It’s a bright, crisp morning in Puerto Natales, and the weather gods are in a good mood. We are at the edge of the world – in the magnificent Torres del Paine National Park in Chilean Patagonia – and our luck seems to be holding. For now.
Fjords, glaciers, penguins, guanacos – a Chilean adventure is a ‘bucket list’ experience, if you’ll excuse the terribly hackneyed phrase.
The husband and I have booked a Turismo 21 de Mayo boat tour to sail through the Ultima Esperanza fjord to the Balmaceda and Serano glaciers. This is particularly special for us, as glaciers are disappearing at an alarming rate and our generation could be the last to see these natural wonders. The tour also promises possible wildlife spotting and whisky on glacier ice. What’s not to love?
The adventure begins…
…rather early in the morning, as it turns out. A bus picks us up from the Turismo 21 de Mayo office in the town centre and we head for the harbour. The friendly team is on hand to answer questions and help herd the motley collection of excited travellers on to the boat.
The boat starts off at a leisurely pace across the fjord’s calm waters, with a view of the jagged, snowy peaks on one side and the postcard-pretty town of Puerto Natales on the other. We’re free to hang out on the deck outside once the captain has given the all-clear. After the first flurry of selfies, the atmosphere is relaxed and we take in the endless scenic beauty on display.
Sunbathing sea lions and the hanging glacier
The vibe on the boat is perky, and we make friends with chatty fellow passengers. A short while out, we slow down for the crew to point out sea lions basking in the sunshine. They’re in a playful mood, diving into the water or just chilling out in the most indulgent fashion. There’s a colony of royal cormorants to keep us company and waterfalls dot the dramatic scenery.
Our first stop is in front of the glorious Balmaceda glacier. The hanging glacier has been billed as a ‘must-see attraction in Bernardo O’Higgins National Park’ but that doesn’t do it justice. It’s a stately presence, cascading grandly down the peak. With 2035 meters of extension, Balmaceda can apparently put on a spectacular show when its icebergs detach from the east side of the glacier.
Due to global warming, the glacier is losing ice fast. It’s moments like these when you realise the staggering level of the recklessness with which we treat nature and our natural wonders.
Many photos and selfies later, we chug onwards with the glacier receding from view. The bright sunny day lets us soak in the view for much longer, for which we’re very grateful, as it’s not always guaranteed.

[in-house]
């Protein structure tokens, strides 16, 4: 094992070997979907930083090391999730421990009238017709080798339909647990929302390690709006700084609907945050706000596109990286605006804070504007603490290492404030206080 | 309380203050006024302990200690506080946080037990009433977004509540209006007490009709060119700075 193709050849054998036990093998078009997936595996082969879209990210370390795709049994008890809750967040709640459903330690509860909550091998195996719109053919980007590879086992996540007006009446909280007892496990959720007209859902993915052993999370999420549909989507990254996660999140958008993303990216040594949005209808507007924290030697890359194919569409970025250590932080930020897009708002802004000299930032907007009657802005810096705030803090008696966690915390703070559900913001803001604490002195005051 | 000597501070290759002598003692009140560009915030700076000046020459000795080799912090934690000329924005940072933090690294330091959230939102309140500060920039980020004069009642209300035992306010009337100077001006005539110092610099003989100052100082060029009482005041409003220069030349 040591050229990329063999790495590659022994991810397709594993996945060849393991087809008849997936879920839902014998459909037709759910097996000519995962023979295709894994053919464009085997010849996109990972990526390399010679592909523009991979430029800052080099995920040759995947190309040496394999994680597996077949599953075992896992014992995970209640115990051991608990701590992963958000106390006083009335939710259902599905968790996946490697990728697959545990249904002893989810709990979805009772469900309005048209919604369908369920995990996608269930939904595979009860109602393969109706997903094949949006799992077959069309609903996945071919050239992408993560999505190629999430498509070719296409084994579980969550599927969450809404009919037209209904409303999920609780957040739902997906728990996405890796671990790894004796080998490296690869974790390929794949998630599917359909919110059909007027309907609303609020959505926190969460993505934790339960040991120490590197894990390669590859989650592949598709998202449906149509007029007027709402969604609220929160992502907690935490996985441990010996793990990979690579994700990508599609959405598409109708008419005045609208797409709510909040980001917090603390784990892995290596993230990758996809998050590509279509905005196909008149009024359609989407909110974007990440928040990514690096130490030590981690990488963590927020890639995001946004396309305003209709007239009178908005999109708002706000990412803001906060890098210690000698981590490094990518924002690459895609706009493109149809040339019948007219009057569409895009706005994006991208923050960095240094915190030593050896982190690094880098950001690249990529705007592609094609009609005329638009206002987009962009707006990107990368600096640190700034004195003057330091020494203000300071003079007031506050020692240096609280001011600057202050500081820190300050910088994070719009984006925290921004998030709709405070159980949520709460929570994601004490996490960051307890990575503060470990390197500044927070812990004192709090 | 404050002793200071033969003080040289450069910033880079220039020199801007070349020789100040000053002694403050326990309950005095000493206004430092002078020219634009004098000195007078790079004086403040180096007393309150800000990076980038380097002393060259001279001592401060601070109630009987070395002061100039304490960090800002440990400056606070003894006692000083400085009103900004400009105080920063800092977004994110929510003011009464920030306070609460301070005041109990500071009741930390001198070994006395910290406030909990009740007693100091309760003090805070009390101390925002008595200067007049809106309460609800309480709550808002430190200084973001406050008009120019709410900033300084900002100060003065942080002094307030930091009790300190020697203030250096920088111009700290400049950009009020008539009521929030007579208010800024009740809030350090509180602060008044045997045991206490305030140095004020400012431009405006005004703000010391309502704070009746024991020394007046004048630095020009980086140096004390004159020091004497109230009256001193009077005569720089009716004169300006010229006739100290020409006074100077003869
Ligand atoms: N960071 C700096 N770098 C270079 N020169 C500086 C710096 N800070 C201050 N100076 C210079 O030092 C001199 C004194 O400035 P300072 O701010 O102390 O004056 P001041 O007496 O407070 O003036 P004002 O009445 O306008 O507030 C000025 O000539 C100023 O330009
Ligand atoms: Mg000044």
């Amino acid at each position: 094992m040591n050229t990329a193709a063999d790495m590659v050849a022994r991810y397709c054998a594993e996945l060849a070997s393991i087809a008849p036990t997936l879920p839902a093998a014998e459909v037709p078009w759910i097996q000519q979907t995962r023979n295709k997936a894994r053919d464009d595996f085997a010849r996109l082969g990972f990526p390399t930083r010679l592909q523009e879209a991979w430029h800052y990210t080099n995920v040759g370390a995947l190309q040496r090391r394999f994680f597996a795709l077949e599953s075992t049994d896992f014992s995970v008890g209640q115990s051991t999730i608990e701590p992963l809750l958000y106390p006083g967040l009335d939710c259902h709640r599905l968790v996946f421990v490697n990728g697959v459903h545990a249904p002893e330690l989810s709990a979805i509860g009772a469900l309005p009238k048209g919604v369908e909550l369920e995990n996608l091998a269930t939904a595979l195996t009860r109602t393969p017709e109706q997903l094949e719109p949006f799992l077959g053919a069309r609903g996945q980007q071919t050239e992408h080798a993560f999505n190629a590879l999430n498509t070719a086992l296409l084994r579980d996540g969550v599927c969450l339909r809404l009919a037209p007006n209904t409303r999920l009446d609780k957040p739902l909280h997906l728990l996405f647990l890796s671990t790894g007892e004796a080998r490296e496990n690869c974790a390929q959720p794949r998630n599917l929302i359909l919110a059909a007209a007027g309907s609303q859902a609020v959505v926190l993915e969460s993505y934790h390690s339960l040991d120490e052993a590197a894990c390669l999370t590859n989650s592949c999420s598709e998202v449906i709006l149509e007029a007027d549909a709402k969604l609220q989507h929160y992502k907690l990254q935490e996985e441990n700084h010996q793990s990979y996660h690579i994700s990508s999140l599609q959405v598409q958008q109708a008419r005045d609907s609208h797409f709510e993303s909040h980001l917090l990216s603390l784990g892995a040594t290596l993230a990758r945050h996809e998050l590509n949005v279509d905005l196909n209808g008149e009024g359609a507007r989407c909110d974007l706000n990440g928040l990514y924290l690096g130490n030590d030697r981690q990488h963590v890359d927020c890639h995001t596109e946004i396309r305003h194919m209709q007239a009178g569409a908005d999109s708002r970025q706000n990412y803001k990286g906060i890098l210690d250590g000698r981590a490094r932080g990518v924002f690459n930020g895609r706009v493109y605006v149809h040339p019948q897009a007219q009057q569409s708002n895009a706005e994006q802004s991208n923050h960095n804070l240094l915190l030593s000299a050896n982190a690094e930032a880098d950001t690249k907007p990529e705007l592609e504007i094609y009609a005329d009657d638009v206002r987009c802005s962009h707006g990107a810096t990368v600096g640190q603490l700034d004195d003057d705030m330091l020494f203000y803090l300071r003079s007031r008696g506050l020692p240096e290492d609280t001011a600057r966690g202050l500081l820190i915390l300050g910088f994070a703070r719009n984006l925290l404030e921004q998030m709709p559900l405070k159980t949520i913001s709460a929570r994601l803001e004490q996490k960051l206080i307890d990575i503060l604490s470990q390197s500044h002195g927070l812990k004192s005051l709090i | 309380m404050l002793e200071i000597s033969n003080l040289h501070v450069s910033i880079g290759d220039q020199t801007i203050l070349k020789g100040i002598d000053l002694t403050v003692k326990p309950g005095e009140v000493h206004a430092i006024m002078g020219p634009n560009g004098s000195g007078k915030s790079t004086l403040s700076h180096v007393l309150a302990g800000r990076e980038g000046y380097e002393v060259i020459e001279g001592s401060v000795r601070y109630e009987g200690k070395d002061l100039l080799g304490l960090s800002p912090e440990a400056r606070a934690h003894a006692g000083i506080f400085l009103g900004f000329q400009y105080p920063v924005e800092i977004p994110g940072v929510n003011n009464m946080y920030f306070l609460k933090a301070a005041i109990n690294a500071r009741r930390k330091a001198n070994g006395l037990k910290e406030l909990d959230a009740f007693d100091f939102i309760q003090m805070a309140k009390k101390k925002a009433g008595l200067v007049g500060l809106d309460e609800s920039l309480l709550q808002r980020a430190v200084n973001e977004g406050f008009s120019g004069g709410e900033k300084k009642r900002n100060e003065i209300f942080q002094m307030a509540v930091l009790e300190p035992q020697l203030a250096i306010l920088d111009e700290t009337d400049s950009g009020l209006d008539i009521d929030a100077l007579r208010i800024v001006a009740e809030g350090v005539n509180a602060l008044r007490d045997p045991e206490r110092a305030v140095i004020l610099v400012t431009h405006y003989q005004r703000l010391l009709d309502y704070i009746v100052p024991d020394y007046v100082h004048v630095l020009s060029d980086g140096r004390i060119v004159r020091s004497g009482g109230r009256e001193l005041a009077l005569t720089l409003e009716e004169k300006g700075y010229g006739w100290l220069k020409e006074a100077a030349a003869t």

The Serrano glacier is part of the Southern Ice Field. We don’t just stop for a viewing from the boat, but it can be seen up close with a short walk around the lake at its base. The glacier cascades steeply into the water and is surrounded by pine trees in a picturesque setting. The lake has chunks of floating ice that has chipped off from the glacier, exquisitely framing the scene.
From the little pier at the base, we walk up the slope to the closest point to the glacier. There’s so much excitement in the air, that people are chattering away like magpies. If we ever get a chance to do this again, we’d probably walk the other way round, away from the route the boat passengers take.
Watching the floating ice and the spiky glacier just puts life in perspective – all our daily problems just seem like niggles now. Life is good, when faced with such beauty.
There’s time for lunch with a view at an estancia, or a cattle ranch, where we get talking with our fellow passengers. A lot of gesticulating is involved when language is a barrier, which adds much hilarity to the proceedings. Good humour, great scenery, and a bucketlist experience done – a day truly well spent.
Chile is an astonishing country, and the people in Puerto Natales are hospitable and gracious. From Atacama to Patagonia, the landscapes are surreal and leave you with lasting memories.
We took this trip before lockdown but now Chile is welcoming visitors back. Please visit the Chile tourism website for requirements of entry: https://chile.travel/en/traveltochileplan
Getting there: We flew to Punta Arenas from Santiago and then drove to the tranquil town of Puerto Natales.
What to wear: Wrap up warm and in layers! We cannot stress this enough.